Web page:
The Bayon temple forms a square at the center of the much larger square of the vast Angkor Thom, and is the architectural highlight of the complex. This was considered by the Khmers to be the conjunction of heaven and earth, though the auspicious site was covered in jungle for centuries.
Like much in the area it dates to the 12th-century reign of King Jayavarman VII, and is particularly noted for its magnificent carved stone faces with their beatific smiles. They depict either the king himself or a bodhisattva; the confusion was probably deliberate.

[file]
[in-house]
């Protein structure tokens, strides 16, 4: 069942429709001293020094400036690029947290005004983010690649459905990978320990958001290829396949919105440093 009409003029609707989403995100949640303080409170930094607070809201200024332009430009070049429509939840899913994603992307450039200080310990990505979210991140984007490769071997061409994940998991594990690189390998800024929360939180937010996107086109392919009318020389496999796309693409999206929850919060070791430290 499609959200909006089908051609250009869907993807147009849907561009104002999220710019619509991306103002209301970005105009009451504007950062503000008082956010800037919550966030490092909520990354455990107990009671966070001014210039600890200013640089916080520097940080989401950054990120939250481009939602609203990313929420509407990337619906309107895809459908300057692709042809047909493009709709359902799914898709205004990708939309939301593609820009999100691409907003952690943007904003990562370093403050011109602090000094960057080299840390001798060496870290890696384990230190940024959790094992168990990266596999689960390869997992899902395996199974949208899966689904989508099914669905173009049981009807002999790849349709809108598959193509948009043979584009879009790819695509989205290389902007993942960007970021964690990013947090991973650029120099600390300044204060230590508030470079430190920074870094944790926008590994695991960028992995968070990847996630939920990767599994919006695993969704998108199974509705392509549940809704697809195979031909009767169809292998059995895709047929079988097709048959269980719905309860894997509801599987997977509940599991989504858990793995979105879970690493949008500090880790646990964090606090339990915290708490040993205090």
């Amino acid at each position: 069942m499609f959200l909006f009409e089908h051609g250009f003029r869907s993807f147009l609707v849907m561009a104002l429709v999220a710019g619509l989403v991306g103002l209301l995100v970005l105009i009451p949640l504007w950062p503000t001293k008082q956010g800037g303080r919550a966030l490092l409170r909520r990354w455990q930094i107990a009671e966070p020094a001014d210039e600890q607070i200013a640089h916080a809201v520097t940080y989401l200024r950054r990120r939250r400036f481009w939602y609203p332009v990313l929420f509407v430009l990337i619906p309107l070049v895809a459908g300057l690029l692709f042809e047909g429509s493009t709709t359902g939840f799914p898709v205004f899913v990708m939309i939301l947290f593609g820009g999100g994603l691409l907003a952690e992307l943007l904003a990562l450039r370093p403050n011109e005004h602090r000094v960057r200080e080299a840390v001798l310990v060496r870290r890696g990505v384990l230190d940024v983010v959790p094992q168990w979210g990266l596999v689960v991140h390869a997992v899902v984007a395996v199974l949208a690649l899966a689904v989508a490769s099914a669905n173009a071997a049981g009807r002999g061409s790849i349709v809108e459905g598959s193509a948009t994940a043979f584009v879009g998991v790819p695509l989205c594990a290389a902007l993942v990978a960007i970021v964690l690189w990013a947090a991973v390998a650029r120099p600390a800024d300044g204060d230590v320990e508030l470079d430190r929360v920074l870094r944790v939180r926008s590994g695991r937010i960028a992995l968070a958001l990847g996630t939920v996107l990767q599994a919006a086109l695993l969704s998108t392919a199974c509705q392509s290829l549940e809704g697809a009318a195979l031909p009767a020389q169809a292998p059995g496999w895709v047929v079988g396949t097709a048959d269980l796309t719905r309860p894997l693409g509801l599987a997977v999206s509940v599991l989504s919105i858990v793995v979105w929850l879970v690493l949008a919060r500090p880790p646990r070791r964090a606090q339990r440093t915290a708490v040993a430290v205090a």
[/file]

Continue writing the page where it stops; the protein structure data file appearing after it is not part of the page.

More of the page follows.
The bas relief carvings on the temple’s outer walls are a riot of scenes depicting everything from celestial beings and mighty battles to humble village life.
Bayon is within Angkor Thom, which lies 4.5 miles (7 kilometers) north of Siem Reap, past Angkor Wat.